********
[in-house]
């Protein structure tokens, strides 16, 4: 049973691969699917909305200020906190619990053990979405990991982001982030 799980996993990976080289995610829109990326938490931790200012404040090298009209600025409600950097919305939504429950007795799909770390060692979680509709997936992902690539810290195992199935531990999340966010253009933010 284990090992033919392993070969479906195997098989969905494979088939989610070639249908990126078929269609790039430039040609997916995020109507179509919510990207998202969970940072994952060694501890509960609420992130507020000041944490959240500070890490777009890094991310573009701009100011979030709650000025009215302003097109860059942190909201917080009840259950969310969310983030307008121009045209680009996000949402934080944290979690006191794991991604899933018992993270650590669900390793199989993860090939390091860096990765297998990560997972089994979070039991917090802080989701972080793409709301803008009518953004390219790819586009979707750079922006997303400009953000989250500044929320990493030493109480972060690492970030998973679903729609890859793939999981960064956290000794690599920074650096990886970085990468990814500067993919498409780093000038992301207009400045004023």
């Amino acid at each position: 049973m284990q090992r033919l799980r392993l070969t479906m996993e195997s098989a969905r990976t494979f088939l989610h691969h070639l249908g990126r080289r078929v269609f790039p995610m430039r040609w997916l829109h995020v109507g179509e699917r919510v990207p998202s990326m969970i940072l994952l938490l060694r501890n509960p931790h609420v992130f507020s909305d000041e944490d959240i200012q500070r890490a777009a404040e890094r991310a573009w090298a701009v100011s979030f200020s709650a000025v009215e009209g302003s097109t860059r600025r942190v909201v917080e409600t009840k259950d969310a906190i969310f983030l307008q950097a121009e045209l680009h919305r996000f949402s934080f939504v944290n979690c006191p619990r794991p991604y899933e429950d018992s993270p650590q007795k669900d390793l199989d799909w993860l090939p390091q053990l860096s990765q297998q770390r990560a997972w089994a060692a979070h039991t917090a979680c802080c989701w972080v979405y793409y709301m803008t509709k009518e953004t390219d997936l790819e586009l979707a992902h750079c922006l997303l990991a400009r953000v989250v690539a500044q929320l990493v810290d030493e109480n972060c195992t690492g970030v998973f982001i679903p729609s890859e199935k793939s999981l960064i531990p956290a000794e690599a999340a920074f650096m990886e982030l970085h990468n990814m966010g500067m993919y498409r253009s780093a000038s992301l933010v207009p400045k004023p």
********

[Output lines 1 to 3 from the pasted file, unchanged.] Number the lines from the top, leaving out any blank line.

[in-house]
């Protein structure tokens, strides 16, 4: 049973691969699917909305200020906190619990053990979405990991982001982030 799980996993990976080289995610829109990326938490931790200012404040090298009209600025409600950097919305939504429950007795799909770390060692979680509709997936992902690539810290195992199935531990999340966010253009933010 284990090992033919392993070969479906195997098989969905494979088939989610070639249908990126078929269609790039430039040609997916995020109507179509919510990207998202969970940072994952060694501890509960609420992130507020000041944490959240500070890490777009890094991310573009701009100011979030709650000025009215302003097109860059942190909201917080009840259950969310969310983030307008121009045209680009996000949402934080944290979690006191794991991604899933018992993270650590669900390793199989993860090939390091860096990765297998990560997972089994979070039991917090802080989701972080793409709301803008009518953004390219790819586009979707750079922006997303400009953000989250500044929320990493030493109480972060690492970030998973679903729609890859793939999981960064956290000794690599920074650096990886970085990468990814500067993919498409780093000038992301207009400045004023």
């Amino acid at each position: 049973m284990q090992r033919l799980r392993l070969t479906m996993e195997s098989a969905r990976t494979f088939l989610h691969h070639l249908g990126r080289r078929v269609f790039p995610m430039r040609w997916l829109h995020v109507g179509e699917r919510v990207p998202s990326m969970i940072l994952l938490l060694r501890n509960p931790h609420v992130f507020s909305d000041e944490d959240i200012q500070r890490a777009a404040e890094r991310a573009w090298a701009v100011s979030f200020s709650a000025v009215e009209g302003s097109t860059r600025r942190v909201v917080e409600t009840k259950d969310a906190i969310f983030l307008q950097a121009e045209l680009h919305r996000f949402s934080f939504v944290n979690c006191p619990r794991p991604y899933e429950d018992s993270p650590q007795k669900d390793l199989d799909w993860l090939p390091q053990l860096s990765q297998q770390r990560a997972w089994a060692a979070h039991t917090a979680c802080c989701w972080v979405y793409y709301m803008t509709k009518e953004t390219d997936l790819e586009l979707a992902h750079c922006l997303l990991a400009r953000v989250v690539a500044q929320l990493v810290d030493e109480n972060c195992t690492g970030v998973f982001i679903p729609s890859e199935k793939s999981l960064i531990p956290a000794e690599a999340a920074f650096m990886e982030l970085h990468n990814m966010g500067m993919y498409r253009s780093a000038s992301l933010v207009p400045k004023p």